board of the journal Memory Studies and is a member of the
Warwick Centre for Memory Studies. He is a member of the Midwest
Sociological Society, the Association for Death Education and
Counseling (ADEC), and is a member of the organizing committee for the
annual Death, Grief and Bereavement Conference hosted by UW-L.
Laurie Cooper Stoll - 437J; Ext. 5-8664; 2012; B.A.
(2001) and M.A. (2004), University of Memphis; and Ph.D. (2011),
Loyola University Chicago. Laurie teaches courses in race,
gender and sexuality, sociology of education, sociology of
religion, and social inequalities. Her research examines
inequalities related to race, class, gender, and sexuality, in
the context of social institutions, particularly education and
religion. Laurie's work has been published in Qualitative
Sociology, Review of Religious Research, and
Social Movements, Conflict, and Change. She is
currently working on a book about race and gender inequality in
Enilda Delgado - 437B; Ext. 5-6776; 2001; B.A.,
(1992) University of Illinois-Urbana-Champaign; M.S. (1994) and Ph.D.
(2000), University of Wisconsin-Madison. Enilda teaches The Social World, Social Research Methods I, Social Stratification, Demography, Sociological Aspects of Work and Life and Quantitative Social Research Seminar. Her research interests are in the areas of work and family, child care, social stratification, race and ethnicity, and demography. Enilda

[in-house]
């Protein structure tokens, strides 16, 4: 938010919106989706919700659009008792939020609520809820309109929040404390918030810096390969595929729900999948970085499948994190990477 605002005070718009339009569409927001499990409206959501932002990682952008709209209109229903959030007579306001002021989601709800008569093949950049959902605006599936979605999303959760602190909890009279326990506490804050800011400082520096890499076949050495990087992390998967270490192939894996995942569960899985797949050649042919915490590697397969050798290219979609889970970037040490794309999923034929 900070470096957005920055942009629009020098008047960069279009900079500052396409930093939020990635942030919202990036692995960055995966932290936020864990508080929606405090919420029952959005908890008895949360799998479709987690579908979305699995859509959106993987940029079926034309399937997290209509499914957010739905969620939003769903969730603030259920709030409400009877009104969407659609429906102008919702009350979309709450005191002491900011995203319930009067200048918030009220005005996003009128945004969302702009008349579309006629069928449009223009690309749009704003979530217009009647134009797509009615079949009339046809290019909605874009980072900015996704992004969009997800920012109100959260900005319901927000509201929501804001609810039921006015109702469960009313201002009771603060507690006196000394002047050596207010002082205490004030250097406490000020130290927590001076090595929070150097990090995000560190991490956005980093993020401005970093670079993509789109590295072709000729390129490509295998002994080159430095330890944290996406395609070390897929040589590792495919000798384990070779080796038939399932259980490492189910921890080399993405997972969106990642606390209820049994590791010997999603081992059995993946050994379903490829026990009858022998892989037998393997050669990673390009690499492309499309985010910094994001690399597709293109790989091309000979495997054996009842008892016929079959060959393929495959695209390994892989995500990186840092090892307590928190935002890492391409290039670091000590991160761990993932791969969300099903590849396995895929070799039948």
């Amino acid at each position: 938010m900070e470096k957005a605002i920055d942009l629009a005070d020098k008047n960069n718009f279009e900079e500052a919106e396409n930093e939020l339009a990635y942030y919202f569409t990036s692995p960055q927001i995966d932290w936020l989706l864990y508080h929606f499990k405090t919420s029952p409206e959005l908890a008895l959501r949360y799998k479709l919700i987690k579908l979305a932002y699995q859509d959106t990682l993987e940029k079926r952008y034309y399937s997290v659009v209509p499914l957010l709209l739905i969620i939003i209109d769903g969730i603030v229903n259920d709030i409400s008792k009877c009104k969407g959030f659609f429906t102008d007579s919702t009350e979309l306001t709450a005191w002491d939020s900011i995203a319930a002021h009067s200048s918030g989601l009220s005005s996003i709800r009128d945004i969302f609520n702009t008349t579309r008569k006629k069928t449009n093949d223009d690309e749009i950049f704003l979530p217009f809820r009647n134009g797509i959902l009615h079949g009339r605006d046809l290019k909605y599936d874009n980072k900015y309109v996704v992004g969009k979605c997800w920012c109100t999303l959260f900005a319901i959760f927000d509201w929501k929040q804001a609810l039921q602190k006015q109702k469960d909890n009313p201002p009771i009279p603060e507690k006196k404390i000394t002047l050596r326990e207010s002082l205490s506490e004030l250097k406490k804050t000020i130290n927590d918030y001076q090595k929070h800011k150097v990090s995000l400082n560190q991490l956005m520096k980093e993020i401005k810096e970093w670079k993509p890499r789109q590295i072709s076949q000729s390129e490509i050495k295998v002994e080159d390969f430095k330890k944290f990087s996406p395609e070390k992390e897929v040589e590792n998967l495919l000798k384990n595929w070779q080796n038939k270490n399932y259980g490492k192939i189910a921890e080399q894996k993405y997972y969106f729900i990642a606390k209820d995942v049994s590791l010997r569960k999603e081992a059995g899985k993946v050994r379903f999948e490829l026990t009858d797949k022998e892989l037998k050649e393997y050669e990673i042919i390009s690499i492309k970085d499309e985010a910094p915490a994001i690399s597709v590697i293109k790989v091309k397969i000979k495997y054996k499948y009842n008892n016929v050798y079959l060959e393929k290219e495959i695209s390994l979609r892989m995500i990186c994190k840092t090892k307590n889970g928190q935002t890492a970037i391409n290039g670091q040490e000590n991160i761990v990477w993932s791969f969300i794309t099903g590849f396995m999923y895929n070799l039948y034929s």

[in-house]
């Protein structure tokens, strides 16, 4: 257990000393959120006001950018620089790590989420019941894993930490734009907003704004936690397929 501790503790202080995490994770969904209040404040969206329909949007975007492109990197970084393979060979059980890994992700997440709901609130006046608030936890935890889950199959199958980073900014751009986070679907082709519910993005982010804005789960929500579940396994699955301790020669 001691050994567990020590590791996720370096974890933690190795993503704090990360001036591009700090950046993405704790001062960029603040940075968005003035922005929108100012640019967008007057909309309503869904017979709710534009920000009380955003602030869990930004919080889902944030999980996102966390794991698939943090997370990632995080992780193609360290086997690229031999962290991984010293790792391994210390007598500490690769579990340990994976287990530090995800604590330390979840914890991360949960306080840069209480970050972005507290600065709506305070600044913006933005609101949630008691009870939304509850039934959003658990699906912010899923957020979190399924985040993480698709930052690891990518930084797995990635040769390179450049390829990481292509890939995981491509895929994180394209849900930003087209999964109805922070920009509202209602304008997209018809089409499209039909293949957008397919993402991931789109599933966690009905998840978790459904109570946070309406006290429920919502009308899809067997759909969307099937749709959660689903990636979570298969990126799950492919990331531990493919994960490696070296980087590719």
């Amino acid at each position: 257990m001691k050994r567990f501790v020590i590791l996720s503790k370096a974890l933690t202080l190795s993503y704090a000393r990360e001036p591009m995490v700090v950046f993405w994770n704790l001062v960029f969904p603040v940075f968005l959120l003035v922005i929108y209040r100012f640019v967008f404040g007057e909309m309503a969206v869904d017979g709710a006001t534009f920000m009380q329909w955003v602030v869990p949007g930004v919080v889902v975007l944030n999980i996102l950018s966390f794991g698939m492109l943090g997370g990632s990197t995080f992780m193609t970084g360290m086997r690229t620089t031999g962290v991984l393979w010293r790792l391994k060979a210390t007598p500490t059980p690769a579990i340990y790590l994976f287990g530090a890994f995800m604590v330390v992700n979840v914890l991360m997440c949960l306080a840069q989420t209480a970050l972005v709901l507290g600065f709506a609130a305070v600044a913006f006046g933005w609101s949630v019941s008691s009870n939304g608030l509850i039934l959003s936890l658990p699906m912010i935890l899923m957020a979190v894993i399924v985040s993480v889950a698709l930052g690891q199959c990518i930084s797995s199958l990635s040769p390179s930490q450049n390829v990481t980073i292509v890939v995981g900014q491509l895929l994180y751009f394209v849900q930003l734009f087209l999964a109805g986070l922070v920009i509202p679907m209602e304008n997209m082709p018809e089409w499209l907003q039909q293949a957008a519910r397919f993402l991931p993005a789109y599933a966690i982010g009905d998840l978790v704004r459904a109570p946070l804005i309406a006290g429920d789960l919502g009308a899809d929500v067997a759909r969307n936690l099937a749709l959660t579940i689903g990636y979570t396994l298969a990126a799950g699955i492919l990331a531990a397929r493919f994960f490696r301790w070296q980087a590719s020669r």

is currently analyzing national level data on racial differences in
early childhood educational outcomes.
Timothy B. Gongaware - 437H; Ext. 5-6772; 2001; B.A. from Kent State University; M.S. from Ohio University; Ph.D. from the University of Nebraska - Lincoln. In addition to helping people explore sociology through our introductory courses, Tim teaches our senior options course on Qualitative Explorations as well as in the areas of collective behavior and social movements, social psychology, and sociological theory. His research interests center on social psychological issues, and he previously focused on teachers, school boards, school board members, and social movements. Recent research has included an ethnographic exploration of collective identities and collective memories in two Native American social movement organizations that are challenging educational systems and practices as well as with GLBT social movements. Currently, he is working on an ethnographic exploration of various hobby and leisure groups.